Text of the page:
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Acupuncture Before Surgery Reduces Pain and Opioid Use

Acupuncture Before Surgery Reduces Pain and Opioid Use

Veterans who have acupuncture before surgery report less pain and need far fewer opioids to manage their discomfort, according to a randomized controlled study presented at a 2020 national conference of anesthesiologists. Veterans who receive acupuncture also report they are more satisfied with their pain control than those who do not.

“Six percent of patients given opioids after surgery become dependent on them, and veterans are twice as likely to die from accidental overdoses than civilians,” says Brinda Krish, DO, lead author of the study and an anesthesiology resident at Detroit Medical Center. “Clearly, it is crucial to have multiple options for treating pain, and acupuncture is an excellent alternative. It is safe, cost effective, and it works.”

The Detroit study used both traditional and battlefield acupuncture. Traditional acupuncture involves the insertion of very thin needles at specific trigger points around the body to relieve pain. Battlefield acupuncture, developed by a US Air Force doctor to reduce pain without the use of opioids on the front lines, uses tiny needles that are inserted at various trigger points in the ear.

Participants who had traditional acupuncture consumed an average of 20.4 morphine milligram equivalent (MME) for pain relief in the first 24 hours after surgery, while patients in the control group consumed 56 MME. Acupuncture recipients also reported significantly higher satisfaction scores regarding their post-operative pain management 24 hours after surgery (the median was 8, versus 5 among patients not receiving acupuncture). Acupuncture patients reported less pain, and 14 percent reported less anxiety.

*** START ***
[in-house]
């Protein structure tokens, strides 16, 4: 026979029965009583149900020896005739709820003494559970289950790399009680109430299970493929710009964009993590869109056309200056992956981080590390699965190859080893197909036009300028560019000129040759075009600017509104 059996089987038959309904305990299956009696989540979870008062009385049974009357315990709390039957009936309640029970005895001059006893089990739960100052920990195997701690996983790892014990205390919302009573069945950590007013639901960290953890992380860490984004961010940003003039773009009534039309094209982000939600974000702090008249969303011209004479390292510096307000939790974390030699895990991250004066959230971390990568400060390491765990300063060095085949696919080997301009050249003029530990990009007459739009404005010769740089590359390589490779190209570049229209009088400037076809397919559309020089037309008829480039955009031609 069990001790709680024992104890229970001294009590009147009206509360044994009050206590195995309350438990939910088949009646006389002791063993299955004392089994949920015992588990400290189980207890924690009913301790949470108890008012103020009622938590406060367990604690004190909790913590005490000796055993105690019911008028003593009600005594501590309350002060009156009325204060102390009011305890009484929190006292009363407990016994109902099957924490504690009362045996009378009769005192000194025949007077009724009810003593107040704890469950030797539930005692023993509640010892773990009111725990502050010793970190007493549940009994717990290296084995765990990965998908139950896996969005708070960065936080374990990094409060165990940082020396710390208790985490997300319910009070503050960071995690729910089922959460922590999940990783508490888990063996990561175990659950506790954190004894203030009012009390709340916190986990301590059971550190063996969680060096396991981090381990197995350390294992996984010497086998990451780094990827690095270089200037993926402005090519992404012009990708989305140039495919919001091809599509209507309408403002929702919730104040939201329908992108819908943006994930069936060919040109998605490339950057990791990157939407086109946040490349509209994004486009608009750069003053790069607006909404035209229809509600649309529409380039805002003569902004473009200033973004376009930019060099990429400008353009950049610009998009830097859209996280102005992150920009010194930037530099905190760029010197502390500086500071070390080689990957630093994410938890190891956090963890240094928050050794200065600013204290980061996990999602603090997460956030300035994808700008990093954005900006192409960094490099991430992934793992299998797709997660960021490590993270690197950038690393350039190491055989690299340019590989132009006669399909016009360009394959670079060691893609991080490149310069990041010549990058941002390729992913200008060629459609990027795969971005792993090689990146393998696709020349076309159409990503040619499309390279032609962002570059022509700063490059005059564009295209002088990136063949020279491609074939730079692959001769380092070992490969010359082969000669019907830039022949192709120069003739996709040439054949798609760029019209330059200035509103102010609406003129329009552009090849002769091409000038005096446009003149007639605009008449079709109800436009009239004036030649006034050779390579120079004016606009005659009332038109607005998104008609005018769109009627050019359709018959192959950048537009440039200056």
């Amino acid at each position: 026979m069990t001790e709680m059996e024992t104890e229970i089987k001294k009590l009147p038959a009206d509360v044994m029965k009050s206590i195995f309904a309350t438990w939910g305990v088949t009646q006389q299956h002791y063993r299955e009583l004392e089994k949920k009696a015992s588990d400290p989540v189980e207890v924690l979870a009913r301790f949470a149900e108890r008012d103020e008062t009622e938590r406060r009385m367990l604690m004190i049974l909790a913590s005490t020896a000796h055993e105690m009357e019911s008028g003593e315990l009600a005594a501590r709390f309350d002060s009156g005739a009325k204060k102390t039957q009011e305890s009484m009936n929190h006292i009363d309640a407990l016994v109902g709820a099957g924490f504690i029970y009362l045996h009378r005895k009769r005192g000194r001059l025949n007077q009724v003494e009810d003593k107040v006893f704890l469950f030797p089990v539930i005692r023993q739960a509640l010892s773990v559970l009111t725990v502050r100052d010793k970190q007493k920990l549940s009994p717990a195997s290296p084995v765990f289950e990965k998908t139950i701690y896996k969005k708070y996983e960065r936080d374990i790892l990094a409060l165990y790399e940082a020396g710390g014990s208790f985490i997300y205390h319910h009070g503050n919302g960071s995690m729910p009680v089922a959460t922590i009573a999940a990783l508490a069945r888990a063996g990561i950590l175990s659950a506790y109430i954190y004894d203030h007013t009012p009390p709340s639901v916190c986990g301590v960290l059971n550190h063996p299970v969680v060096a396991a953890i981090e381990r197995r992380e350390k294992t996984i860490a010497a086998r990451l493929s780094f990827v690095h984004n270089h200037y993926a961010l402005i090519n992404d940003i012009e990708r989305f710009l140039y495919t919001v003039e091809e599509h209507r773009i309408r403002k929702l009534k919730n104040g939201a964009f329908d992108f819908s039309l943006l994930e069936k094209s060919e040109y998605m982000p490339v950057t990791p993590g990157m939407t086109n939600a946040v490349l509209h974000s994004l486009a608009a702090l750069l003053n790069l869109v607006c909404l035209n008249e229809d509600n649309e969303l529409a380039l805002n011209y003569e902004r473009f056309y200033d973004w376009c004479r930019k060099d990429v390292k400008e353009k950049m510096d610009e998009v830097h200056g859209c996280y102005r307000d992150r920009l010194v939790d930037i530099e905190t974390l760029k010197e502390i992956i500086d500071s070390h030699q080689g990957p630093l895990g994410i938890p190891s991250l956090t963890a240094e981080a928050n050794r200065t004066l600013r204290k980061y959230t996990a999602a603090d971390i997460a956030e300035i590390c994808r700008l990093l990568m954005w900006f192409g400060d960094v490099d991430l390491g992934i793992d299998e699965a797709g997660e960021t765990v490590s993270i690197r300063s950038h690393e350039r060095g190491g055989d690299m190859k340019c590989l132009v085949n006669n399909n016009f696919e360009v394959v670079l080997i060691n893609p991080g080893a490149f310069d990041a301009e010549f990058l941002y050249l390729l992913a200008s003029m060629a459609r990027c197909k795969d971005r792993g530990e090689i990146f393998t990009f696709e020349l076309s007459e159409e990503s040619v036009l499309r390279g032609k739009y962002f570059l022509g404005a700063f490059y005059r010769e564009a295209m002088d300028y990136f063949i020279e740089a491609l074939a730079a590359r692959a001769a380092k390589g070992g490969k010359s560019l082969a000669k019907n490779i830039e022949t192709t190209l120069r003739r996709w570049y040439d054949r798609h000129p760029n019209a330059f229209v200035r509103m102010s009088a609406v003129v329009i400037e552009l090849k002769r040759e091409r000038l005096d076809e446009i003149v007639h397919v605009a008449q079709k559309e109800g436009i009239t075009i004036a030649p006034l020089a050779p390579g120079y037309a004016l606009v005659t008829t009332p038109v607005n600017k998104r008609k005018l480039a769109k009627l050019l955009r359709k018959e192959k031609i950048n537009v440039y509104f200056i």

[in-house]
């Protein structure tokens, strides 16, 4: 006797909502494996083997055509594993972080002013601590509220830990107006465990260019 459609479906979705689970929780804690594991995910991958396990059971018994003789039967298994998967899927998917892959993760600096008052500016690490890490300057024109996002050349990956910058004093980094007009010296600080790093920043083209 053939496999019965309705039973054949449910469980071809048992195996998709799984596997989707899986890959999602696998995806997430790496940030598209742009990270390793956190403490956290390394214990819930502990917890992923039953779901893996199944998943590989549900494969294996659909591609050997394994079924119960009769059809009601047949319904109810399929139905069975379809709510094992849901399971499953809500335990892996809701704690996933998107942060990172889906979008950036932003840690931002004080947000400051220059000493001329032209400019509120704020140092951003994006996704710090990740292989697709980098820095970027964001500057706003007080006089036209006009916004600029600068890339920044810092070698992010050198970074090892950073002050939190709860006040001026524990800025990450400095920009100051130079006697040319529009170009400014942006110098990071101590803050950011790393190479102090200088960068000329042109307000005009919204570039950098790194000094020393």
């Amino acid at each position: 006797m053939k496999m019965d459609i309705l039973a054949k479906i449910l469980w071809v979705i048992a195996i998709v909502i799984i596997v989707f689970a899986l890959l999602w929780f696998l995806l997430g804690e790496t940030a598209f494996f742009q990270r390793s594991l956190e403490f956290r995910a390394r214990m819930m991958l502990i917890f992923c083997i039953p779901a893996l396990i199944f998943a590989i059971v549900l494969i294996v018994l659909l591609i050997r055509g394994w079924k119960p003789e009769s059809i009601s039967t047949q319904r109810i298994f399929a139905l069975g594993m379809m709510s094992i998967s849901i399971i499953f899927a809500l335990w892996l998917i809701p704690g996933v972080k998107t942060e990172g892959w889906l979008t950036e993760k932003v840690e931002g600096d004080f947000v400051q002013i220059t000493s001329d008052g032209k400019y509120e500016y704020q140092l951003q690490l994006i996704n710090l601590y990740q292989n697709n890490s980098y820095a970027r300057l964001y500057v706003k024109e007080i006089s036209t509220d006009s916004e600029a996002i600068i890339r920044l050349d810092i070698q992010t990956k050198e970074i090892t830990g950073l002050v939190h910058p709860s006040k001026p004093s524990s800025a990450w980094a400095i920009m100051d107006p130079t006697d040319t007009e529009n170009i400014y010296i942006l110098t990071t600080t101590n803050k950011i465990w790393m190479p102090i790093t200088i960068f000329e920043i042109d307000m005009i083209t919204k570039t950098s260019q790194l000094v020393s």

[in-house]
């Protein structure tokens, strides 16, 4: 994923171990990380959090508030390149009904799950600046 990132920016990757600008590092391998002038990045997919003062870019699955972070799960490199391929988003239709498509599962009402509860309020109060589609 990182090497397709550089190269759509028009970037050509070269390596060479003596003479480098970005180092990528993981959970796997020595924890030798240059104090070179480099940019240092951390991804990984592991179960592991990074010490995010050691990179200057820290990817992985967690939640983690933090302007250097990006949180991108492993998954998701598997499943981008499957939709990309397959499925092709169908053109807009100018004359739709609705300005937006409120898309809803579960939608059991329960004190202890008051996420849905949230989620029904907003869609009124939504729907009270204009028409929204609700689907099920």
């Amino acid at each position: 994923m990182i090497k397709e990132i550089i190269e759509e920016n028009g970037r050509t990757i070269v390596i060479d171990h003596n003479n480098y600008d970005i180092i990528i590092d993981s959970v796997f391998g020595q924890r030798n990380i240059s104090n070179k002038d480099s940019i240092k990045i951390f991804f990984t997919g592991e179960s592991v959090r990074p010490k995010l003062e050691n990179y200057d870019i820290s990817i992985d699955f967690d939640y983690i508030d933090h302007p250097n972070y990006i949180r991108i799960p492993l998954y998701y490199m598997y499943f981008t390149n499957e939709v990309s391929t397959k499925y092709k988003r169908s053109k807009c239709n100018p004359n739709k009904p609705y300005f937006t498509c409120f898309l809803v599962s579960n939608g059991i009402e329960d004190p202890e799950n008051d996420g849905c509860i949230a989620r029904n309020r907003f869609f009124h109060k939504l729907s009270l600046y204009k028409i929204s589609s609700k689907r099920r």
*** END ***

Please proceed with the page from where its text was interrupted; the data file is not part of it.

Those who received battle-field acupuncture consumed half as many opioids in the first 24 hours after surgery compared to the control group. They also had significantly lower pain scores and higher patient satisfaction scores. Only 3 percent reported nausea and vomiting after surgery, compared to 38 percent of the control group. Researchers believe nausea and vomiting may have been reduced in the treatment group because some of the acupuncture points in the ear are located near trigger points for the stomach, gall bladder, and small intestines.

“Some patients were open to trying acupuncture right away, and others became more interested when they learned more about the risks of opioid use,” says Krish. “It’s easy, patients love it, it’s not just another medicine, and it’s very safe.”

Karen Marks, LAc, the owner of Alpenglow Acupuncture in Golden, Colorado, concurs. “Over the years, I’ve had the opportunity to work with people as they prepare for and recover from surgery. One of the comments I hear most is, ‘My doctor is surprised at how well I am doing!’ Many times patients don’t need the pain meds as expected, and often their recovery time is much quicker. I’m so glad more and more research is substantiating what I’ve seen with my own eyes.”

IMAGE: auremar/stock.adobe.com

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